Hey DJ Stream That Song: Millennials & Teens’ Top Music Streaming Services

At the end of a year filled with music industry shakeups, we found out which music streaming services are winning with young consumers…

Music streaming is arguably the biggest disruptor of the music industry since the mp3, and Millennials are at the forefront of the revolution. Since we wrote at the beginning of 2015 that streaming is a contentious space thanks to issues with artist compensation and the perceived threat that streaming poses to album sales, T.Swift has feuded with Spotify, Jay Z launched (and then forgot?) Tidal, and Adele decided to keep all her new hits songs off of the streaming waves. There is little doubt that there will continue to be contention as the space evolves.

But at the same time, Millennials and teens continue to bolster the growth of streaming services. In September, music sales numbers for 2015 showed that streaming has seen huge gains, growing 23.3% and generating $1.03 billion. Paid subscription models are also up in revenue (even without the inclusion of the new Apple Music in that data.) So, at the end of a year full of streaming music drama, we found out exactly what services are winning with young consumers right now. In a recent Ypulse monthly service, we got the data on what services 13-33-year-olds have active accounts on, and which is their favorite. Here’s the overall ranking of their streaming service use: 

Pandora leads the streaming pack, with more than half of young consumers saying they currently have an active account on the platform. But Spotify is close behind. Interestingly, the two sites have very different approaches when targeting Millennials. While Spotify entices with personalized perks like weekly playlists, Pandora is investing in live events, using digital listening trends to plan concerts and inviting the users they…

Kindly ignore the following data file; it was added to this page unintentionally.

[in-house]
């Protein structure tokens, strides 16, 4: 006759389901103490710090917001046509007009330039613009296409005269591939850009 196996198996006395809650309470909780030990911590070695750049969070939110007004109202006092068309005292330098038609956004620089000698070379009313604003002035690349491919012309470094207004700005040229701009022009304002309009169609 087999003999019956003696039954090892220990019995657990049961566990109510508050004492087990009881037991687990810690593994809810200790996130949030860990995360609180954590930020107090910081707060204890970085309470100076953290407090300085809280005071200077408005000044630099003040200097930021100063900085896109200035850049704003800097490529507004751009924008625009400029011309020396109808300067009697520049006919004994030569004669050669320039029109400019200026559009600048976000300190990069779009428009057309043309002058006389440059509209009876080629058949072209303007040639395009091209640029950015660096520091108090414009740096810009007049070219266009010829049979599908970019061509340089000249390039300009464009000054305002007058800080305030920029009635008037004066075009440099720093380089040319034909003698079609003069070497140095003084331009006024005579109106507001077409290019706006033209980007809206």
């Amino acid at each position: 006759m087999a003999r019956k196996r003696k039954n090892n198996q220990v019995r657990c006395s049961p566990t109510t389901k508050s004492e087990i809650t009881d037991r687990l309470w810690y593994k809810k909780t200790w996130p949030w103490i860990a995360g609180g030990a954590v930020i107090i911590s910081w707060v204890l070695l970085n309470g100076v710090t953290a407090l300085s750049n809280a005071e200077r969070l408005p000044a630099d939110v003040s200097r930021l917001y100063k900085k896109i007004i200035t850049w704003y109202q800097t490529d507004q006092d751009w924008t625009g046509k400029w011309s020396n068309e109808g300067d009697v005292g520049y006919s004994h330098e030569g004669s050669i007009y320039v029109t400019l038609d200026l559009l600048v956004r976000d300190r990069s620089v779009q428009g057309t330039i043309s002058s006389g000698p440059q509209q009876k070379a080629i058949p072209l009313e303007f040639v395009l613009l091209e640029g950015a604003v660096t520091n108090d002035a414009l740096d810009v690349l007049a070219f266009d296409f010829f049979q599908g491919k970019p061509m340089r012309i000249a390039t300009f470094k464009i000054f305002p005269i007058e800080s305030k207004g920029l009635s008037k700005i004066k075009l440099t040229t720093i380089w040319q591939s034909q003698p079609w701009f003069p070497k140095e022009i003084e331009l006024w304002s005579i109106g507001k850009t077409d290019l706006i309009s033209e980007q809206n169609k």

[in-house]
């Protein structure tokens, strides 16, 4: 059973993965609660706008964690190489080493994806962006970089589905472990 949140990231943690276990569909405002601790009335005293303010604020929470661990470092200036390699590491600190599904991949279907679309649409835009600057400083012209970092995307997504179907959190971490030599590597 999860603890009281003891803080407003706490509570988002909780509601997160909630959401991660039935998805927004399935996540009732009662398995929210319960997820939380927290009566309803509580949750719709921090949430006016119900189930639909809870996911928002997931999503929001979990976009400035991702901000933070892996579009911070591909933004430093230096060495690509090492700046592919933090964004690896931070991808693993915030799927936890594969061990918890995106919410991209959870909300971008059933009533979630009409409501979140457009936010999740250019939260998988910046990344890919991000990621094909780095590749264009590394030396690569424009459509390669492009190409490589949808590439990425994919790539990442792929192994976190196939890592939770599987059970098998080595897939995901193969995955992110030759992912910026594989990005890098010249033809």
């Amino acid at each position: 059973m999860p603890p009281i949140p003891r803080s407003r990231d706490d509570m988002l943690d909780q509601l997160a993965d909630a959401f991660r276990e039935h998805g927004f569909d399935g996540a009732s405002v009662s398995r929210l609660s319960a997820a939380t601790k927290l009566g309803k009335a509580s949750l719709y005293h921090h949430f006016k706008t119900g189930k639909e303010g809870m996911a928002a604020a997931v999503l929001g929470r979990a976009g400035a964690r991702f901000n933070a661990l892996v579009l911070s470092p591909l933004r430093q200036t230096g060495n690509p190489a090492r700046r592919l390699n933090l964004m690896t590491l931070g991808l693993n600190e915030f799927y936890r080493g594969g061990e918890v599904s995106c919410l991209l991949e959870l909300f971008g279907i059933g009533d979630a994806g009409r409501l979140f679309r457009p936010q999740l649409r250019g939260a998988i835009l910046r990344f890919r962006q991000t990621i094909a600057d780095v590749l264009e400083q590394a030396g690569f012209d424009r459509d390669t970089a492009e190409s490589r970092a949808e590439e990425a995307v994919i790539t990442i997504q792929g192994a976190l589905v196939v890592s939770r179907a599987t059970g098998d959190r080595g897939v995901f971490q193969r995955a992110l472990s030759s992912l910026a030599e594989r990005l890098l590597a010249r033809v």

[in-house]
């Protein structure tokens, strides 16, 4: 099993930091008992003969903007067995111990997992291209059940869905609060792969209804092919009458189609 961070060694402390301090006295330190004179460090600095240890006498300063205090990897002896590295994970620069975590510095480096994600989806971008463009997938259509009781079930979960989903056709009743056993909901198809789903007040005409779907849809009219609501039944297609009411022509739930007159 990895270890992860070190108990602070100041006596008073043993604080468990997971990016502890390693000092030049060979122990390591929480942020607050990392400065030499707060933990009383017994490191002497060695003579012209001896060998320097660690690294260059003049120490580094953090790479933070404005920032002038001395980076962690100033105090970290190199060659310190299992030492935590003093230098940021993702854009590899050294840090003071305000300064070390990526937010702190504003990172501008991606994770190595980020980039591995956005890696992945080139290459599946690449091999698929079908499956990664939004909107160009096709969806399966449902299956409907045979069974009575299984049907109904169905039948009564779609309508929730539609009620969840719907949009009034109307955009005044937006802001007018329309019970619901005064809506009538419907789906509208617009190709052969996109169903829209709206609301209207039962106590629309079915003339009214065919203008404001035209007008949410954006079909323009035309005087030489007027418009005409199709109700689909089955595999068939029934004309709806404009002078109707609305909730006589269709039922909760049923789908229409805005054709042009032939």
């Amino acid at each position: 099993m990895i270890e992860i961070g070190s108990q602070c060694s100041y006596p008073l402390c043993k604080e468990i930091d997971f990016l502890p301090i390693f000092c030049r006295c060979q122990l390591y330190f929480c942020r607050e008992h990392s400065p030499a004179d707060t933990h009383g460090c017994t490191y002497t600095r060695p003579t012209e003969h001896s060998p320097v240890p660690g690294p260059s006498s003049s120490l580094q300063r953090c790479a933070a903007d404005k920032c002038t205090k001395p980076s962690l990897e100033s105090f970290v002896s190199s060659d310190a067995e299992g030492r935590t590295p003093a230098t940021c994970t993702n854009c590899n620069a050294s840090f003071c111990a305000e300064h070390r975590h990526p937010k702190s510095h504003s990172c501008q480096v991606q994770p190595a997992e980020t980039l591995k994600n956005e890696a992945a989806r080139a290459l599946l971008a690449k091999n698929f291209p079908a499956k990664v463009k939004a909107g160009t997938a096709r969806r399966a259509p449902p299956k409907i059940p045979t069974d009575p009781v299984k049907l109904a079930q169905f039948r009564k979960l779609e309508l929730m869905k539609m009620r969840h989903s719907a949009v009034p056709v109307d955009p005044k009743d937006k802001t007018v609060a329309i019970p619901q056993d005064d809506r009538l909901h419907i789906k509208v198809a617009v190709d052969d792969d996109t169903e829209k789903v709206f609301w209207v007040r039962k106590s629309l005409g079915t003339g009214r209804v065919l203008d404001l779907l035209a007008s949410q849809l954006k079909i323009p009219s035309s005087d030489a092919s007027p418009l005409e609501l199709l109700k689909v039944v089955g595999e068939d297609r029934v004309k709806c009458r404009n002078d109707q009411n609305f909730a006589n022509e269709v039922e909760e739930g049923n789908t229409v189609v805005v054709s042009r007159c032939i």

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The Newsfeed

Quote of the Day: “Supernatural is a guilty pleasure show.  While it isn't very consistent in terms of plotline, it’s a fun show with a lovable cast, and it’s ludicrous story keeps you wondering what is next.”—Female, 26, GA

Millennial women are taking over proposing, and looking up ways to pop the question. On Pinterest, “women propose to men ideas” is being searched more than ever, with popularity of the term rising 336% year-over-year. And women aren’t just getting down on one knee to propose to men: the term with the greatest growth from 2017 is “unique lesbian proposals,” which saw a 1,352% rise. Pinterest also found that emerald engagement rings are trending, demonstrating Millennials’ growing interest in non-diamond options. (The Cut)

Dave & Buster’s is positioned to win over experience-loving Millennials. Despite disappointing earnings of late, investors are buying up the experiential restaurant’s stock during its dip because (as one analyst explains) they “believe [Dave & Buster's] can outperform other full-service concepts and drive multiple expansion as it proves itself as a differentiated growth concept.”  Our Experiencification trend backs up their bet, finding that 74% of Gen Z & Millennials would rather spend money on experiences than products. (TheStreet)

Airlines made for Millennials are failing. Air France is thinking about shuttering Joon, their trendy airline, just one year after it took flight. As it turns out, Generation Wanderlust values one thing above amenities like stylish steward outfits and smart tech: value itself. The airlines that are seeing success are budget-friendly first and foremost, like Norwegian Air. ICF Aviation’s SVP sums it up, “What does a [M]illennial want in an airline? A low fare and a good schedule…They don’t want more purple lighting.” (Vox)

Fortnite isn’t just “the most important game of 2018"—it’s “a cultural tsunami.” Nearly 80 million people played the battle royale-style game that’s taking over the internet this year, and over 65% of Fortnite’s players are under-24-years-old. If that’s not enough evidence that brands should cashing in on the craze, celebrities like Drake are playing the game and sports stars like Antoine Griezmann are doing Fortnite’s signature emote dances on the field. (CNET)

Media companies could be under-estimating Nickelodeon’s young fandom. Nielsen reports that two-11-year-olds spent 23 hours each week watching TV in the second quarter of 2018, with almost 15 of those hours taken up by live TV or DVR-recorded content. While Nickelodeon ratings may be down, they’re still the leader of kids’ networks, accounting for 67% of all ad-supported kids’ TV viewing. However, 74% of Millennial parents tell Ypulse that their children watch more content on streaming services than cable. (Bloomberg)

Quote of the Day: “I like playing and talking about [Animal Crossing] with other people. It's nostalgic for me since I've been playing games from the series from a young age.”—Female, 22, PA

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